Europe has always been ahead in the sense that many of the nations which compose it have been quick to instill practices which have yet to be seen in other Western societies. Switzerland and the Netherlands have been two sovereign states which have been cutting edge by legalizing the use of active euthanasia on individuals who have a terminal illness and are going through an immense among of physical pain. The Swiss have never legalized the practice but do allow physicians to prescribe lethal medications that will lead to their death. This loophole in the Swiss’s form of governance has allowed for the creation of companies such as Dignitas which specialize in killing both Swiss citizens and foreigners by providing them with the materials that allows them to end their life in a “dignified manner.” It was this same company which help end the life of British rugby player Daniel James.
The Netherlands, on the other hand, legalized this practice in 2002. They are firm believers that providing patients with the ability to end their lives is the ultimate type of palliative care. They also “do not regard [active euthanasia] it as separate from the delivery of terminal care, but rather as the last dignified act of terminal care.” For the Dutch, life is a decision not an obligation and as such mentally competent individuals should have the “right” to end their life when they he or she desires it. As the situation is now, only individuals suffering from terminal diseases can choose to take part in physician assisted suicide. However, obtaining “death with dignity” is not as simple as it may seem. In order for an individual to be approved for physician assisted suicide they must be approved by a panel consisting of various individuals. Those included in the panel include a physician, psychologist, priest (depending on the religion of the individual), and other medical personnel. For them, this is a way to ensure that a system of checks and balances is put in place in order to secure that individuals with lesser intentions do not prevail in their attempts to kill off another human being. Theoretically this is a safe guard that prevents the so-called ‘slippery slope’ from occurring in Dutch society.
A person who would agree completely with the point of view of the Dutch is Australian journalist, Chris Hill. Having lived life to the fullest and savored the fruit of life, among other things, the young journalist ended his life after having being left a quadriplegic. His accident, which left him with only the crumbs of freedom that he once possessed, left him feeling like a savage who cannot even go to the bathroom on his own. He admits to feeling degraded because he lost “the very core of his masculinity.” What is more, watching everyone’s mobility felt like a slap in the face because it “was a stinging reminder of [his] condition” which undoubtedly was emotional discouraging.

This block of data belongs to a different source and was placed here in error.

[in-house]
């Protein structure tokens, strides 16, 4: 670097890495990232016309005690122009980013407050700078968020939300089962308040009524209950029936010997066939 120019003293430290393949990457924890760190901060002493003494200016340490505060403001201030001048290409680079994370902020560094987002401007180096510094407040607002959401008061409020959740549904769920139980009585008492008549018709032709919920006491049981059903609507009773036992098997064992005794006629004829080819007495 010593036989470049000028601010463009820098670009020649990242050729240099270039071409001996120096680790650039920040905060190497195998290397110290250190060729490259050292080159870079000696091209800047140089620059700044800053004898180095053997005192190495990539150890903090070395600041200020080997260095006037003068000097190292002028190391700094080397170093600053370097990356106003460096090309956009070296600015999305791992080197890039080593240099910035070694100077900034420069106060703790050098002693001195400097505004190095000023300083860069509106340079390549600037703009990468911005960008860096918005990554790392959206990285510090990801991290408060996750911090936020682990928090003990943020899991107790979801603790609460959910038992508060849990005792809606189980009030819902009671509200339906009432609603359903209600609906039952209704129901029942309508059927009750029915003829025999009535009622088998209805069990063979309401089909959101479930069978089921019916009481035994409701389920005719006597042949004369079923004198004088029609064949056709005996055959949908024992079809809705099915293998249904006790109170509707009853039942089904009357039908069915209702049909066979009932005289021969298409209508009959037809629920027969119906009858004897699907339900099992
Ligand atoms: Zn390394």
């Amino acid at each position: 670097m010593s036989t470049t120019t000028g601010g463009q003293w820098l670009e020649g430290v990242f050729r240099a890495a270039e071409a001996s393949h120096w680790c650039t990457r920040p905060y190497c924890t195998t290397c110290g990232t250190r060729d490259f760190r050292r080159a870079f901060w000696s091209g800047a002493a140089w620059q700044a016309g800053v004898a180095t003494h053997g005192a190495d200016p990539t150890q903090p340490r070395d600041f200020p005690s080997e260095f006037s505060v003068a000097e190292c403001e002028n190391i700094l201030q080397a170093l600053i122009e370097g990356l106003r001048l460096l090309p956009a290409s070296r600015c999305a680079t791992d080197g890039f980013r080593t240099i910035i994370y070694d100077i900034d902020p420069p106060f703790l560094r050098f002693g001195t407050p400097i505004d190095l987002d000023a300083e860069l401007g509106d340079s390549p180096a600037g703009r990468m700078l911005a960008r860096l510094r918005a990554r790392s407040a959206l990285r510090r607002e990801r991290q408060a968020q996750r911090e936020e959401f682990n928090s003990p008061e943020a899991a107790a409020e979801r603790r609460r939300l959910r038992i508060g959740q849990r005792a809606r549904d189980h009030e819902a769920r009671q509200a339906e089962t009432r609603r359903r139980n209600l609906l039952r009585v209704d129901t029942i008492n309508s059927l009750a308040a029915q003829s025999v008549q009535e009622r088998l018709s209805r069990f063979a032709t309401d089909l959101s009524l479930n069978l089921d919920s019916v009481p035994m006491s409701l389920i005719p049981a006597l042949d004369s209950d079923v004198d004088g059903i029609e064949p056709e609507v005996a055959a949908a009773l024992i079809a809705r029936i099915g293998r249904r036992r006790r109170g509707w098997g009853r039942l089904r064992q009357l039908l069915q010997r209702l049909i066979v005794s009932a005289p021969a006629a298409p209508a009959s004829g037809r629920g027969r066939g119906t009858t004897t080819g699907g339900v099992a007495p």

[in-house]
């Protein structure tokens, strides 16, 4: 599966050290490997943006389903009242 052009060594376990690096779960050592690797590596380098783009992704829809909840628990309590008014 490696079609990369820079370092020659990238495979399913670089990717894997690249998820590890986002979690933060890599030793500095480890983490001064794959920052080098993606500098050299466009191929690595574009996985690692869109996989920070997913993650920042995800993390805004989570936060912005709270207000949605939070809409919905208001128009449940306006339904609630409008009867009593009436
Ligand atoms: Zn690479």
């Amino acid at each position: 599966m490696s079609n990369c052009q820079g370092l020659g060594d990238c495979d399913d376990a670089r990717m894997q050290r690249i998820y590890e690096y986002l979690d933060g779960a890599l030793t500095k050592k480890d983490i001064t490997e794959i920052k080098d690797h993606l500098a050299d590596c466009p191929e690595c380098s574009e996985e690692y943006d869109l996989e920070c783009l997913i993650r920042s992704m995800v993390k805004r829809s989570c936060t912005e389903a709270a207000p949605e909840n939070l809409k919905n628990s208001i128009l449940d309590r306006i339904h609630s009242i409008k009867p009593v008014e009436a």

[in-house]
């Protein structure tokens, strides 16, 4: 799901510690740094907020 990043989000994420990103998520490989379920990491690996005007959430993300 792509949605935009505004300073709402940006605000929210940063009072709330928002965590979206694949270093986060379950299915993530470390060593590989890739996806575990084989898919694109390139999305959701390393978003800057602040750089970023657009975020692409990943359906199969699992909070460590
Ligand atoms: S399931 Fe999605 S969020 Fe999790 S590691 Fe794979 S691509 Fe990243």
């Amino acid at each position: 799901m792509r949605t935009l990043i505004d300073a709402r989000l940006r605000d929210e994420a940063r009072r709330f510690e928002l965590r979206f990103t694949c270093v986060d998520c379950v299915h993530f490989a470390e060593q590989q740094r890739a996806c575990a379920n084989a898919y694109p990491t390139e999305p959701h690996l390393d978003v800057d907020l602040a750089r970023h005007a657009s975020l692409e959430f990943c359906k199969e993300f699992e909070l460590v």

Chris Hill took his life in 1993. Even though he was not suffering from a terminal disease, his inability to cope with the loss of his mobility was the catalyst in his suicide mission. It was his prideful and egotistical personality that longed to return to his previous life of sin and lust which hindered his ability to reconcile with the loss of his mobile freedom. In laymen terms, he believed that there was simply no value to his life and therefore inferred that there was not “dignity” in the life of individuals who are physically incapacitated.
Allison Davis, an individual born with myelomeningocele spina bifida, would be someone who would completely disagree with Chris Hills point of view on the “quality of life.” Lucky enough to have parents who would not give up on her upon birth, she was “given the chance to defy the odds and live.” She has had a completely fulfilling life having been married for more than a decade, traveled the world, and having a successful career as a sociologist. The notion of ‘non-personhood’ that is brought upon society on individuals who have disabilities sickens her because it makes handicap people seem as 2nd class citizens who need an easy way out. She is a strong believer in the notion that everyone deserves a chance and as such we should preserve the life everyone, especially those who are ill. Care, love, and attention, from her perspective, is what should be given to a patient when he or she is ill, not the ability to end their life prematurely. What Allison Davis does is give proof to the world that people with disabilities can have extremely successful lives in all regards (i.e. socially, career, etc.). Her opposition to legislation that would support active euthanasia for people with terminal illness strikes fear in her because who knows where the line may be drawn? Who isn’t to say that with time people with physical disabilities won’t be given the same “right to die”? Who isn’t to say that with time the ‘slippery slope’ will not take effect and the State will not begin killing off individuals with physical and maybe even mental disabilities?